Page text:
For the Birds Radio Program: Controversy in the Birding World
The big issue rocking the members of the American Birding Association these days is whether or not birders are allowed to count on lifelists birds that they have heard but not seen. (4:02) Date confirmed.
A year ago in May I finally added a Chuck-will’s-widow to my lifelist, many years after my first encounter with this nocturnal species. This nightjar, related to Whip-poor-wills and nighthawks, is hardly a secretive species. It yells out its whereabouts to anyone within a quarter- or even half-a-mile every night during the breeding season. But this is one heck of a well-camouflaged bird, and it sits still all day long, making it extraordinarily difficult to see. It also sits still on the ground or a thick tree branch while calling, always after dark, so it’s awfully hard to actually see the bird anytime without a lot of luck. I’ve heard Chuck-will’s-widows in Georgia and South Carolina as far back as 1976, and in Tennessee and Kentucky in 1980, but never caught a glimpse of one until I was down in the Wichita Mountains last spring. As it turns out, the anticipation somewhat exceeded the actual event.
To count a bird officially as an American Birding Association life bird, hearing it isn’t enough. According to ABA Listing Rule #4, all life birds have to actually be seen to be countable. With some species, vocalizations aren’t diagnostic, and some birds spend most of their lives in silence. Few birders would be satisfied adding a brightly colored warbler or a Bald Eagle to a lifelist after merely hearing it. You have to see most birds to really experience them. But some little flycatchers can only be accurately identified by their songs. The only way these females recognize males of their own species is by song. For these species, a birder always has to both see and hear the bird to be sure.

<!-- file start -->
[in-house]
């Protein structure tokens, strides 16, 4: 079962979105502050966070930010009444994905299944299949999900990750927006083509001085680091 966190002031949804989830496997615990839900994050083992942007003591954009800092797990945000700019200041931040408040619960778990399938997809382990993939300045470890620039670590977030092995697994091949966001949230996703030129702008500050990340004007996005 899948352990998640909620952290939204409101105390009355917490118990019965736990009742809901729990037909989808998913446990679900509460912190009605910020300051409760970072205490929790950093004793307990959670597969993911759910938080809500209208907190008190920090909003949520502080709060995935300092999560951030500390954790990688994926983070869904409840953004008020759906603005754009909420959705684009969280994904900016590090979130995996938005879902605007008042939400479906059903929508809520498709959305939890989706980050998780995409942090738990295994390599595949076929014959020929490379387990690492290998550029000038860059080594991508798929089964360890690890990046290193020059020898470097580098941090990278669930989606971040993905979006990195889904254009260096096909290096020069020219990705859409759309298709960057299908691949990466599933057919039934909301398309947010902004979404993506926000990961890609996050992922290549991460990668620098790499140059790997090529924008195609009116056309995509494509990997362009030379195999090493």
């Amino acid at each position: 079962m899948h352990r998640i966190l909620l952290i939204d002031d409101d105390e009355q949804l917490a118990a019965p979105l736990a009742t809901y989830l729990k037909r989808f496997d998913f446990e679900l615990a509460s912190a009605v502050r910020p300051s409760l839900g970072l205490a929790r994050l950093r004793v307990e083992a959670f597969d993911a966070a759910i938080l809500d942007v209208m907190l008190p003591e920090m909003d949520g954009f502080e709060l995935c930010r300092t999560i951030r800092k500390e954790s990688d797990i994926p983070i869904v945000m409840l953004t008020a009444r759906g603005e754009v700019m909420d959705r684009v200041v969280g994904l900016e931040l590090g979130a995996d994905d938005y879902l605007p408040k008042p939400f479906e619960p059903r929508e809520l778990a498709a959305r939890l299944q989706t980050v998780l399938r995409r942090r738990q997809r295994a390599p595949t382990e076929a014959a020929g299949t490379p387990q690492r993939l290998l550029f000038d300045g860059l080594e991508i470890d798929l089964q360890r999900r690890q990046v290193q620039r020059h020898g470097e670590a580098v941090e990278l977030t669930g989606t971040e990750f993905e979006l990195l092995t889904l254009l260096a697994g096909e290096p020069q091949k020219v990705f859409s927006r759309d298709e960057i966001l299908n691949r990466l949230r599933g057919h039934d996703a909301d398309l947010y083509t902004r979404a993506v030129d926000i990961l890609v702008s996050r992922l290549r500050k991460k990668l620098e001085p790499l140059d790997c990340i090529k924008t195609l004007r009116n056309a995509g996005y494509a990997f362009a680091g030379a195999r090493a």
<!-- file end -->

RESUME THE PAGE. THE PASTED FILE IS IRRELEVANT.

There are some nocturnal birds, such as rails, nightjars, and owls, that are exceedingly difficult to see. Every year, huge packs of birders trample through marshes with tape recordings, trying to flush a Yellow or Black Rail into view long enough to add it to their life lists. Some rails are known to have been trampled to death by these hordes of acquisitive birders, and who knows how many other birds and nests have been destroyed without anyone noticing.
Rare tropical owls that just barely reach the southern border of Texas or Arizona are frequently harassed during their whole breeding seasons by birders using tape recorders to lure them out into the open. The territorial instincts of owls rev them up to chase away the intruder, drawing their attention from predators and from their own eggs or chicks. Because owls fly so silently, it takes many minutes to see one and get it in the beam of a flashlight. With some popular species, this harassment occurs virtually every night, ultimately preventing successful nesting.
Right now, the American Birding Association is considering changing Rule #4 so that birders can also count on lifelists birds that are accurately identified by their songs or calls. Some birders with undeveloped listening skills or with some hearing loss are bitterly opposed to this rule change. Based on the response from birders published in Winging It, the ABA newsletter, member opinion is running pretty much 50-50. The people opposed to counting heard species either wish to cling to the old rule for tradition’s sake or because they think it would be unfair to compare the lists of people who actually went to the trouble of seeing each species with the lists of people who count merely heard birds. Virtually all the birders in favor of changing the rule express concern about protecting birds from over-eager listers. Overall, I hope the decision is made with the needs of birds rather than the egos of birdwatchers in mind.